Arizona Statute § 13-3122 makes it unlawful to require people to use or be subject to electronic firearm tracking technology (including distributed ledger or blockchain technology). H.B. 2216, 53d Leg., 1st Reg. Sess. (Ariz. 2017).
There are no blockchain or virtual currency specific regulations enacted or pending in Arkansas at the time of publication.
In August 2017 the state re-introduced Assembly Bill 1123 which proposes to create a Digital Currency Business Enrollment Program that would require all companies that store, transmit, exchange, or issue digital currencies to qualify as a "digital currency business" and pay a non-refundable $5,000 fee to participate in the program." The bill's most recent incarnation scraps a previous, and much criticized, prior proposal by the state's legislature to create a licensure requirement for digital currency businesses similar to New York's BitLicense.
In June, 2016 the California legislature enacted Cal. Stat. § 320.6, which make it unlawful to sell or exchange raffle ticket for any kind of cryptocurrency.
There are no blockchain or virtual currency specific regulations enacted or pending in Colorado at the time of publication.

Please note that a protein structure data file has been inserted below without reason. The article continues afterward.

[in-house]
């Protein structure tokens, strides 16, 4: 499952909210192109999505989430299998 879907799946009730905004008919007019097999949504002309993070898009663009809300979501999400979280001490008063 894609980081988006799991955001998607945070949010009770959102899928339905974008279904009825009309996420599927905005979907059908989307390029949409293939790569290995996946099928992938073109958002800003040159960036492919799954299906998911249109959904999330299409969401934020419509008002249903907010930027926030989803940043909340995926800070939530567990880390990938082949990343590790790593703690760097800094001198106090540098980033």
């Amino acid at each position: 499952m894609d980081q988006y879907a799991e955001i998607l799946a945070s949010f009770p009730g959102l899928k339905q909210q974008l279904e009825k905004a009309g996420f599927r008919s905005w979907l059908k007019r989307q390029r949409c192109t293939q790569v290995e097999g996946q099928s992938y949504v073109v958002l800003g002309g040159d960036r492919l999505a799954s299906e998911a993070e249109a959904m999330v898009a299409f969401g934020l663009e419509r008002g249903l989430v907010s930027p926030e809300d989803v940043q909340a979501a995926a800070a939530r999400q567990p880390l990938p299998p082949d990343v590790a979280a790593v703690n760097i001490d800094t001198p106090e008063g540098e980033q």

House Bill 7141 becomes law on October 1, 2017 and requires that anybody engaged in a financial services industry be licensed by the state. "Each licensee that engages in the business of money transmission in this state by receiving, transmitting, storing or maintaining custody or control of virtual currency on behalf of another person shall at all times hold virtual currency of the same type and amount owed or obligated to such other person." The bill defines virtual currency as "any type of digital unit that is used as a medium of exchange or a form of digitally stored value or that is incorporated into payment system technology." H.B. 7141, 2017 Leg., 2017 Jan. Reg. Sess. Gen. Assemb. (Conn. 2017).
In July 2017 Delaware enacted Senate Bill 69, a groundbreaking piece of legislation that provides statutory authority for Delaware corporations to use networks of electronic databases (including blockchain) to create and maintain corporate records. The law expressly permits corporations to trade corporate stock on the blockchain so long as the stock ledgers serves three functions: (1) to enable the corporation to prepare the list of stockholders, (2) to record information, and (3) to record transfers...